Parents, this might be too hard to read and I wouldn't blame you if you skipped it. However, I had to write it.
I did another funeral yesterday (third one in a week, which is a lot).
Again, it was the grown child of sad, tired parents. The daughter had been sick for many years. No one would have blamed the family if they had put her in a nursing home, but she begged them not to, and Mom and Dad just couldn't do it. So they took care of her as this capable grownup became a needy child again. She suffered so much for so long that everyone was relieved when her time came. Her parents are strong but devastated and exhausted.
I've had to bury too many sons and daughters . Sometimes I remember them all at once.
Many years ago, I ministered to an older couple as they watched their handsome grandson deteriorate from leukemia. With today's treatment, he may have been able to survive, but not back then. I remember that the boy had just hit puberty. Even with the cancer taking him, he was still growing and I could tell he would have been a handsome young man.
I think of my own sons who are tall and strong, looking even handsomer than I imagined when they were a babies (just yesterday). After I do a funeral like the one yesterday, my heart shrieks a silent prayer: Please don't take them, like you took her.
I remember another time I sang at the funeral for a little girl of about five years. I saw her lying in the casket and she looked beautiful, as if she was sleeping. The mother was also beautiful . She couldn't talk or even cry at the ceremony.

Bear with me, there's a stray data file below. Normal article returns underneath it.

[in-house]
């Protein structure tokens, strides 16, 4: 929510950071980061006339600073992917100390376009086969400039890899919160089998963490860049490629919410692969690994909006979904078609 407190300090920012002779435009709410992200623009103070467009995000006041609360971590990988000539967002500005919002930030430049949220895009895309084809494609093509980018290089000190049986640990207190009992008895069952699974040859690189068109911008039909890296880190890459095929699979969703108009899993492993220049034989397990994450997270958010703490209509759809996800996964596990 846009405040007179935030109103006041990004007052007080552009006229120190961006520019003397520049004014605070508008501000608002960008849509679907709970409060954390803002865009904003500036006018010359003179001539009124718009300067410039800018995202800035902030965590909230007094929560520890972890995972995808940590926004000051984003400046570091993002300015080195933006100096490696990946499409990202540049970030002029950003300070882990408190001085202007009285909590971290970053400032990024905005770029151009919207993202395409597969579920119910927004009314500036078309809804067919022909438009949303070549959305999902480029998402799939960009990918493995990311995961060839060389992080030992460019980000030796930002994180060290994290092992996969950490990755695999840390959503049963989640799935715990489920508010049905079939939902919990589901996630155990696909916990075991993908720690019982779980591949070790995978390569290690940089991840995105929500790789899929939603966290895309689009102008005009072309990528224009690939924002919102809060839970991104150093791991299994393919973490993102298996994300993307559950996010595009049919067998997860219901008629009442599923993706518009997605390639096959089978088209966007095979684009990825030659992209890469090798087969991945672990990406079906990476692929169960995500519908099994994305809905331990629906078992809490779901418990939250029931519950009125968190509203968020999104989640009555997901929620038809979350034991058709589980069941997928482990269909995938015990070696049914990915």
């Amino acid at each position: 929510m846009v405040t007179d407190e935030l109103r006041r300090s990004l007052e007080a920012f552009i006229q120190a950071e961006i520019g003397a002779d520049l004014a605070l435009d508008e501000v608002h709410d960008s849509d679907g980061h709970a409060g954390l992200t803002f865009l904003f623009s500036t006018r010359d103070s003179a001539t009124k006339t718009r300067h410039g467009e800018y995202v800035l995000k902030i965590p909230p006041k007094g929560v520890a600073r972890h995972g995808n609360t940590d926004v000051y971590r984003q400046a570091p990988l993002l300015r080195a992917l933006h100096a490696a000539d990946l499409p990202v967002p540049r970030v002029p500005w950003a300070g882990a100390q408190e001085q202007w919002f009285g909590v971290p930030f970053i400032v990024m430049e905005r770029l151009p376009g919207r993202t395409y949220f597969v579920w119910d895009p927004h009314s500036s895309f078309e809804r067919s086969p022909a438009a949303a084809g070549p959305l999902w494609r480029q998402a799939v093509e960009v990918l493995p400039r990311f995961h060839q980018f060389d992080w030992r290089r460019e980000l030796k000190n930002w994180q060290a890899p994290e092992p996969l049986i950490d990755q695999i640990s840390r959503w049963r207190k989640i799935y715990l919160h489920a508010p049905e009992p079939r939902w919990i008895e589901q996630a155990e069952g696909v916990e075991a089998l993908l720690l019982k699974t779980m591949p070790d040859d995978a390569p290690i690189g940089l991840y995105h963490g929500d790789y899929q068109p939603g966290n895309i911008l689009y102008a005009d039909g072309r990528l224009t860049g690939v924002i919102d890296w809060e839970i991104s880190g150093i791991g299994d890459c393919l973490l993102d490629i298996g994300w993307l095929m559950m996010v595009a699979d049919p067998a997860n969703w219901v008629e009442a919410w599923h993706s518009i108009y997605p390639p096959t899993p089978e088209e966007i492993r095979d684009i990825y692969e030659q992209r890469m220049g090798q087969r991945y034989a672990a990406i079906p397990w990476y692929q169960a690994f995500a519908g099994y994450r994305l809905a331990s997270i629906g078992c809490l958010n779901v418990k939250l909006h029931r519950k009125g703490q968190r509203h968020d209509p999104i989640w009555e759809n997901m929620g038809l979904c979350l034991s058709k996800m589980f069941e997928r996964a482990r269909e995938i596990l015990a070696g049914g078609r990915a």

I sang at that mother's funeral less than a year later. They found her dead in her home. Her own elderly mother cried out during the service, "God, I can't stand this."
Not long ago, an old man (the one I wrote about before), had to sign a consent form for his grown son to be removed from life support. "I can't do it," he told me. "How can I sign that paper?"
I usually have no answers for these occasions but I considered this thought out loud with him:
"We have to usher our children through difficult times. When they steal from the store, we march them back and make them hand over what they took to the manager. When they're sick, we hold them down so the nurse can give them a shot. We insist they face their fears and then we stand beside them as best we can. Your son has one more thing to face and he's scared. He needs his dad to help him. Can you do it?"
"I don't know, but I'll try," he said honestly.
It's early Sunday morning and it's still dark outside. Some people will come to church glassy-eyed with grief. Others, the young ones, will come feeling hassled, wondering if it was worth wrestling with the kids to get them dressed and out the door. Several will be there harboring private turmoil. And one or two may come with an evil plot to somehow exploit all of them in a bid for some kind of power.
I will stand before all of them and hope to God I'll say something helpful and not stupid.